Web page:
Several factors make the Caribbean an attractive location for outsource company investment, not least its services-based multilingual workforce, which is cultivating top-class customer service. David Kreiss, CEO and founder of KM2 Solutions, a contact call centre provider that operates across four Caribbean countries, as well as in Latin America, says: “The service that the agents can provide is phenomenal.”
Beyond customer service, however, outsourcing providers and their clients are demanding higher value added in the interactions between agents and customers. Through both technological innovations (such as artificial intelligence, analytics and automation) and training, agent roles are evolving beyond just repeating and executing, to tackling complicated requests. They thus require constant personal development to keep up with the needs of customers.
“The Caribbean needs to transform its human resource beyond the cultural empathy and language ability, to people that can add value to transactions,” says Juan Gonzalez, research director for Latin America and the Caribbean at growth consulting firm Frost & Sullivan.
Nonetheless, there are several examples of successful higher value services across the region, such as Hinduja Global Solutions’ 60-person facility in Jamaica, which provides complex and intertwined healthcare data for US hospitals and physicians.
The Inter-American Development Bank (IDB), the largest provider of development finance across the Caribbean and Latin America, has played a major role in providing the financial support necessary to develop both the Caribbean’s investment infrastructure, and its talent pool. It is part of the region’s drive to transition from business process outsourcing (BPO) to global services.
The IDB has partnered with both Trinidad and Tobago and Jamaica to strengthen human capital and skills development systems – which will increase the pipeline of talent for the global services sector – and to create and promote stronger value propositions for increased domestic and foreign investment.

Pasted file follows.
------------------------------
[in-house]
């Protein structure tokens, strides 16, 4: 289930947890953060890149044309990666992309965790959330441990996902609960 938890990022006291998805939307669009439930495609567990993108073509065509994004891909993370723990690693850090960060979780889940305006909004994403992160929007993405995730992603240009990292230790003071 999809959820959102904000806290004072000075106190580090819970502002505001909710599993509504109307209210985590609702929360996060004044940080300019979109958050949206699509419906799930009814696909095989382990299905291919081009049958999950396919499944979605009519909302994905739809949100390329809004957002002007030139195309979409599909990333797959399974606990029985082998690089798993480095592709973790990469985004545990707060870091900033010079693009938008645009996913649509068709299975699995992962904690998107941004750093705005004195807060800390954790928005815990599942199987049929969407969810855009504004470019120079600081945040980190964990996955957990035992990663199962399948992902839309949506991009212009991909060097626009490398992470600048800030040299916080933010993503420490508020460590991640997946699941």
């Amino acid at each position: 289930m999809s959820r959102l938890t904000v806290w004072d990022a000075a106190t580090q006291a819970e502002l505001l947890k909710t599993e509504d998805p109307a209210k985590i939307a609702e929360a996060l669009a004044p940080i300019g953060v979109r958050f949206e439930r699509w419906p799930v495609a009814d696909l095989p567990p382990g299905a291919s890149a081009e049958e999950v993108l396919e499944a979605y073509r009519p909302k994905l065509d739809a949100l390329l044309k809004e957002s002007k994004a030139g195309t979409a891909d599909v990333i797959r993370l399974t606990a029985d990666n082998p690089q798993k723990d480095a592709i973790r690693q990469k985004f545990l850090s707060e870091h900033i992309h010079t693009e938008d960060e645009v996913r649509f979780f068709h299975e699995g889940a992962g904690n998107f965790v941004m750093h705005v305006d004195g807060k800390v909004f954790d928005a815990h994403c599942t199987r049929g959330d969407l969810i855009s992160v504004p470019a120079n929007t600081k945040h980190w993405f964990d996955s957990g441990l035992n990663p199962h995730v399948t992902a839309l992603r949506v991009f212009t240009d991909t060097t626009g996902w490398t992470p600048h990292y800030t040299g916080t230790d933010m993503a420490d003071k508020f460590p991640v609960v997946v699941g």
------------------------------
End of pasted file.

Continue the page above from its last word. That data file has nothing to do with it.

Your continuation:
Other Caribbean countries are ramping up their tech capabilities. The hope is that by becoming a destination for tech-driven innovation, there could be benefits for the wider economy. “Curaçao is positioning itself as a smart destination and attempting to attract niche service providers, tech start-ups and individuals to leverage Curaçao as a gateway to the Americas,” says Rejo Sam, global services strategy consultant and associate-director at consultancy firm Avasant.
Some companies in the region have used technology to streamline their call centres and cut hold times, and have hired higher paid skilled agents at the back end of their operations. For example, Advantage Communications in Jamaica has implemented its My Virtual Partner (MVP) technology, which monitors both sides of phone conversations and makes live best practice recommendations to its agents. “We are seeing a 20% increase in productivity from MVP,” says Randy Clapp, chief revenue officer at Advantage Communications, which has six contact centres in Canada and Jamaica.
Besides technology, many countries, such as Trinidad and Barbados, have implemented effective policies to streamline the investment process. Barbados has also implemented an economic recovery and transformation plan, following an approval of $290m from the IMF’s Extended Fund Facility in October 2018, as it tries to both stabilise its macroeconomic environment and prepare Barbadians for the changing tides in the outsourcing industry. Kenneth Campbell, director of investment promotion at Invest Barbados, says: “At the heart of the transformation phase is the retooling, empowering, retraining and enfranchising of Barbadians to be active participants in a new, high-skilled, knowledge-driven economy.”
Public sector lacking
On a regional level, however, there is a lack of the digital adoption necessary within the public sector to ensure that there is an innovation ecosystem conducive and attractive to outsourcing firm investment. “Further investment is undoubtedly abundant in global services, but the track record of many Caribbean countries is mixed in regard to developing a fully fledged strategy to bring both private industry and the public sector together to focus on the opportunity,” says Kirk Laughlin, managing director and founder of media, research and advisory group Nearshore Americas.
Collaboration between countries could bridge the gap between best and worst approaches to the services industry, to ensure implementation of the requisite regulation, training and innovation for further investment. “Across our member countries, the Caribbean Association of Investment Promotion Agencies [Caipa] has been able to share knowledge and best practices in whichever sector that we jointly promote. We are capable of our higher officials and other government institutions to share exactly what is needed from these investors,” says Caipa president Tessa Jacques.
Given that the trend in the outsourcing industry is towards higher value services and technological implementation, there is plenty of room for improvement – but Caribbean countries are at least taking the challenges head on.